Immunotherapy is an option for some dogs with cancer, especially for dogs that have osteosarcoma or lymphoma. Immunotherapy uses the dog's own immune system to fight the cancer, rather than killing both heathy cells and cancer cells with chemotherapy.
How Immunotherapy Works
The approach to using a dog's immune system to fight osteosarcoma is autologous adoptive T-cell therapy. T-cells are specialized white blood cells that patrol the body to find cells that shouldn't be there, both microorganisms and cancer cells. They send signals called cytokines to the rest of the immune system to come to a disease-causing microbe or a cancer cell to attack it with inflammation.
In autologous adoptive T-cell therapy, a sample of the dog's blood is taken and the T-cells are removed with a centrifuge. (The process is called autologous because it uses the dog's own T-cells, eliminating any potential problem with rejection.) The T-cells are cultured so they multiply. Then the multiplied T-cells are injected back into the dog's bloodstream so they can fight the cancer.
CAR-T Cell Therapy for Lymphoma
There are also dogs with lymphoma that are treated with a process called chimeric antigen-receptor T-cell therapy, commonly referred to as CAR-T cell therapy. Like autologous adoptive T-cell therapy, CAR-T cell therapy starts with the removal of a sample of the dogs T-cells.
In CAR-T cell therapy, however, the dog's T-cells are genetically modified to make them chimeric, with a mixture of natural and artificially enhanced characteristics. They are infected with a harmless virus that modifies their DNA to produce a protein that acts as a kind of "radar" for cancerous blood cells. With this enhancement, the dog's immune system is better able to identify the cancer and fight it.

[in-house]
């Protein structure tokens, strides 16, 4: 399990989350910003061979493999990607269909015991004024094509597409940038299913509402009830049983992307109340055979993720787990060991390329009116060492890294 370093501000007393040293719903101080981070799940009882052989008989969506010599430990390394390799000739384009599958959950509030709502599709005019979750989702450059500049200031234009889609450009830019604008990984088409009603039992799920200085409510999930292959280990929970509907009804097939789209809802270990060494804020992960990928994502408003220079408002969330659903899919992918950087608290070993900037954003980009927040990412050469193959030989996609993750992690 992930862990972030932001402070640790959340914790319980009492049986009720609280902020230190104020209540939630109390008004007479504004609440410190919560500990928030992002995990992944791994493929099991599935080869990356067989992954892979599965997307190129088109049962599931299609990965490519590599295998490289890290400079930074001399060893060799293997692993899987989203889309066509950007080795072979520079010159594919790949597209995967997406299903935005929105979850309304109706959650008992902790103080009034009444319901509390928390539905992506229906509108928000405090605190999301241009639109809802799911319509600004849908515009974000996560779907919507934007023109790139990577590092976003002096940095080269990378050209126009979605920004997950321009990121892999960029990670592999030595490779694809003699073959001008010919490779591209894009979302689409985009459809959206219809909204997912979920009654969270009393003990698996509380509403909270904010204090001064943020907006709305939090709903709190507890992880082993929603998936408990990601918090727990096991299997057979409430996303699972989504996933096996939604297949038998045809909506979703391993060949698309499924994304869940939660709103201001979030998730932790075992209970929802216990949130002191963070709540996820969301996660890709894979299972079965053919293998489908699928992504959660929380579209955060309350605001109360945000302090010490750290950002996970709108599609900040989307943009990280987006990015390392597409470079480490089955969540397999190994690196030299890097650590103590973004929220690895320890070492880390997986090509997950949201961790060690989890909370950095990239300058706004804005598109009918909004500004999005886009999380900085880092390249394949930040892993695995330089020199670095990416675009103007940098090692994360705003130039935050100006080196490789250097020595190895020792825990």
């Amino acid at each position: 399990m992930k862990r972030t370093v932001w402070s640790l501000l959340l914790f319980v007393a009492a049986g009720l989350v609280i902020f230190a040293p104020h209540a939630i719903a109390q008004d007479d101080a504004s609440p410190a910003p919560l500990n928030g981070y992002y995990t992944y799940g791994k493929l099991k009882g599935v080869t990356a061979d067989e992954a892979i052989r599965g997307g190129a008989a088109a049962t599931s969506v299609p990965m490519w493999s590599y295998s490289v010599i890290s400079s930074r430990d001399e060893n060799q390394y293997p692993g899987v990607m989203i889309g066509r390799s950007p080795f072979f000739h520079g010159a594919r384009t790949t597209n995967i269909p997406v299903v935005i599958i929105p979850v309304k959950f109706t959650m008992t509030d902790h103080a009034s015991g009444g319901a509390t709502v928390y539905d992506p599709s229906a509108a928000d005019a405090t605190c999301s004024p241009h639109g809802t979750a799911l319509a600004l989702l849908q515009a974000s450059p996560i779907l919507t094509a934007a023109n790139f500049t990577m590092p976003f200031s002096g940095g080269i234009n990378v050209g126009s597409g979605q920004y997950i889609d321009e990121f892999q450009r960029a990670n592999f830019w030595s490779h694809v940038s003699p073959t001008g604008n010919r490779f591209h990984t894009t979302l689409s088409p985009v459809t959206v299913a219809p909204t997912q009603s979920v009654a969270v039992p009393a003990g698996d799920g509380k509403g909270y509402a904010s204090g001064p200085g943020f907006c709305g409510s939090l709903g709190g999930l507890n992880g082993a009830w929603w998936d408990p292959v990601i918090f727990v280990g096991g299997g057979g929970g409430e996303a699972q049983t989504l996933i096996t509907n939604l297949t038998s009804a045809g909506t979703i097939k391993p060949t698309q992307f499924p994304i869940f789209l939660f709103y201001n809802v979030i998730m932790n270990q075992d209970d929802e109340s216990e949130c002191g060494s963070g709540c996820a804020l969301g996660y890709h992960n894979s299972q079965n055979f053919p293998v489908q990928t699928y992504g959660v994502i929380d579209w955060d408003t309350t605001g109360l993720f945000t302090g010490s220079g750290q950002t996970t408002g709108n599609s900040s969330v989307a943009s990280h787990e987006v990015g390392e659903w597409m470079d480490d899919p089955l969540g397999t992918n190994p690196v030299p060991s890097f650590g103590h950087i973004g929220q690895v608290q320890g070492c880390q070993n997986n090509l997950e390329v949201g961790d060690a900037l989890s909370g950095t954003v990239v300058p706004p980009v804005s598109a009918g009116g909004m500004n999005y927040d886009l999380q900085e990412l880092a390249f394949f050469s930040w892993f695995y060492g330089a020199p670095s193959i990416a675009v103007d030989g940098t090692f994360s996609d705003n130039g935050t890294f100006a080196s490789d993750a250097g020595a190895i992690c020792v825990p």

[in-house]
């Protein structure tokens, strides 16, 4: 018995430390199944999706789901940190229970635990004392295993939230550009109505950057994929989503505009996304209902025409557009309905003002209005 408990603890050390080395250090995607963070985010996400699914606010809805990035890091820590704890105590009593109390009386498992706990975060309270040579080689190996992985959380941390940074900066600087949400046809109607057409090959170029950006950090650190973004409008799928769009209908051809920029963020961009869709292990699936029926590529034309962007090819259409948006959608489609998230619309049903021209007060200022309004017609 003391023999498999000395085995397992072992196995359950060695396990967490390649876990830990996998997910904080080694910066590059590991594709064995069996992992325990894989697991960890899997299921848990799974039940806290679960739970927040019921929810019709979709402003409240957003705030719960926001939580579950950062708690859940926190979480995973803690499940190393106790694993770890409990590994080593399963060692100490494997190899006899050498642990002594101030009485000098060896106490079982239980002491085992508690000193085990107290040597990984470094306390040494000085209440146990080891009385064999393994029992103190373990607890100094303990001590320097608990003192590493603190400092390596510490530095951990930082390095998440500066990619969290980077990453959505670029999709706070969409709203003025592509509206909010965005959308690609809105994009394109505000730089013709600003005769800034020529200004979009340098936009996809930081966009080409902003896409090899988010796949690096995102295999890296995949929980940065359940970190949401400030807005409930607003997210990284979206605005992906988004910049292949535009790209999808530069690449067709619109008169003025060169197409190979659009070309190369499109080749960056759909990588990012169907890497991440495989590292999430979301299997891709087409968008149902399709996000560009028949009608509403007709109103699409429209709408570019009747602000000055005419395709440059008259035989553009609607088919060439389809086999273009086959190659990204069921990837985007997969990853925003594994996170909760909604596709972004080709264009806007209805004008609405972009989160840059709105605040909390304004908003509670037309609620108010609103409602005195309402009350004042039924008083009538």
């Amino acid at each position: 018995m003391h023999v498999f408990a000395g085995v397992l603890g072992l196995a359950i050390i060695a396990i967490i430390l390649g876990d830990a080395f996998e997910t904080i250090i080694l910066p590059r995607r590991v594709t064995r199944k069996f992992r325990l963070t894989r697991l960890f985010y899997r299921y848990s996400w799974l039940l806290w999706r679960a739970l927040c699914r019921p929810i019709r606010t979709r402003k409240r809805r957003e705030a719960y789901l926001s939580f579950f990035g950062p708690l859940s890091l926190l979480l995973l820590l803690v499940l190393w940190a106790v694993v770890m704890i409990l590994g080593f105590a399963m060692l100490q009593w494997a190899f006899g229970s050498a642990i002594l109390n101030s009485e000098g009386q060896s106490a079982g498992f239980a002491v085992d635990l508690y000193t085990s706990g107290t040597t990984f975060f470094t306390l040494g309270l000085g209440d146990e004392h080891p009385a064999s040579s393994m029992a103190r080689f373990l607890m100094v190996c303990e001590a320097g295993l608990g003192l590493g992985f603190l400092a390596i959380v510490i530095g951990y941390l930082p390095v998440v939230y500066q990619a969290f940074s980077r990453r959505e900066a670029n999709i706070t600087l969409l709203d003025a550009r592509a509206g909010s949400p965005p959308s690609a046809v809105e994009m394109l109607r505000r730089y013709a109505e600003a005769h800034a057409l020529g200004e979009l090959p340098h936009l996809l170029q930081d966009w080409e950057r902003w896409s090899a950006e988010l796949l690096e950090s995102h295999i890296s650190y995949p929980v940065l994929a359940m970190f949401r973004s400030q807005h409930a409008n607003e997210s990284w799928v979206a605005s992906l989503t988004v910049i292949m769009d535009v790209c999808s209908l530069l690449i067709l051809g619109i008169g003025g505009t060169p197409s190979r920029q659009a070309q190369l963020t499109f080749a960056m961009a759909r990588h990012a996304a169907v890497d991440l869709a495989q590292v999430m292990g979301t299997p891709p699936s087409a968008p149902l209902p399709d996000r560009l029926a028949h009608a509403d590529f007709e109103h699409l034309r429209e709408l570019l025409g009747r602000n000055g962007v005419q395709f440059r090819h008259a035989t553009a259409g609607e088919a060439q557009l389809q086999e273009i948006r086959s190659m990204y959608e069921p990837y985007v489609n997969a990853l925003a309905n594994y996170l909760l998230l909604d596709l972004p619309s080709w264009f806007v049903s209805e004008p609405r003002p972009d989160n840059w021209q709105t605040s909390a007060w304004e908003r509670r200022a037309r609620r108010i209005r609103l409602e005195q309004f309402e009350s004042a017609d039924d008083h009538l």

After the genetically modified T-cells have multiplied in the lab, the dog is given a light treatment of chemotherapy and then a transfusion of the T-cells. This part of the procedure just takes a couple of hours. The treatment is ‘one-and-done’. This is no follow-up chemo or radiation.
CAR-T cell therapy has been used to treat lymphoma and leukemia in humans for several years. It is FDA-approved and covered by Medicare for people. It is extremely effective; about 90 percent of humans who get this this treatment go into remission after just one session.
The 10 percent of people who do not get this treatment usually have had so much chemotherapy that their immune systems don't have enough healthy T-cells to modify. There can also be issues with the chemicals used to keep the T-cells from clumping in the machine used to collect them and in the IV used to give them back to the patient.
Both procedures are expensive. They may be covered by insurance or there may be a clinical trial for your dog that will cover the expense of this treatment. If you invest in immunotherapy, however, you should also invest in the best food for dogs with cancer, an Integrated Nutrition System with human-grade food for dogs, wild-caught Alaskan salmon oil and premium supplements.
Dogs with cancer need a specific diet because it is so hard for them to eat and hold food down. When they can eat, they need the best. They also need the omega-3 essential fatty acids in wild-caught Alaskan salmon oil so their bodies can make hormones that help limit excessive inflammation. Learn more about how Canine Biologics can keep your dog as happy and active as possible.